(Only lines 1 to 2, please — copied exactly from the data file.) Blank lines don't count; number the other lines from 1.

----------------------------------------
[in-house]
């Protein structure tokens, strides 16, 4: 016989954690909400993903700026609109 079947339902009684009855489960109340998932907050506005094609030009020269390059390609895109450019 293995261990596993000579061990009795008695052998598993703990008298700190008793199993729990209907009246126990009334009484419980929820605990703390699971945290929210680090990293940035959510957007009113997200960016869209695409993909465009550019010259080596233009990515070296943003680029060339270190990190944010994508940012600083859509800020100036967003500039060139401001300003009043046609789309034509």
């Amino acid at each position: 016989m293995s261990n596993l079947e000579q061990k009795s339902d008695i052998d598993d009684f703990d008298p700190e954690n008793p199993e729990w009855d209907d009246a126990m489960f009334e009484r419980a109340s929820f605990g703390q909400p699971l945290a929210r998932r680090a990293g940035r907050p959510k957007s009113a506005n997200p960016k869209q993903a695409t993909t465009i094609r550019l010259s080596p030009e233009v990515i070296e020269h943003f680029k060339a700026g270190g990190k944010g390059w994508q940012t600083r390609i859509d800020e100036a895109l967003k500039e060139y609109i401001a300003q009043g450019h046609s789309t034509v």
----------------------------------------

[in-house]
């Protein structure tokens, strides 16, 4: 016989954690909400993903700026609109 079947339902009684009855489960109340998932907050506005094609030009020269390059390609895109450019 293995261990596993000579061990009795008695052998598993703990008298700190008793199993729990209907009246126990009334009484419980929820605990703390699971945290929210680090990293940035959510957007009113997200960016869209695409993909465009550019010259080596233009990515070296943003680029060339270190990190944010994508940012600083859509800020100036967003500039060139401001300003009043046609789309034509």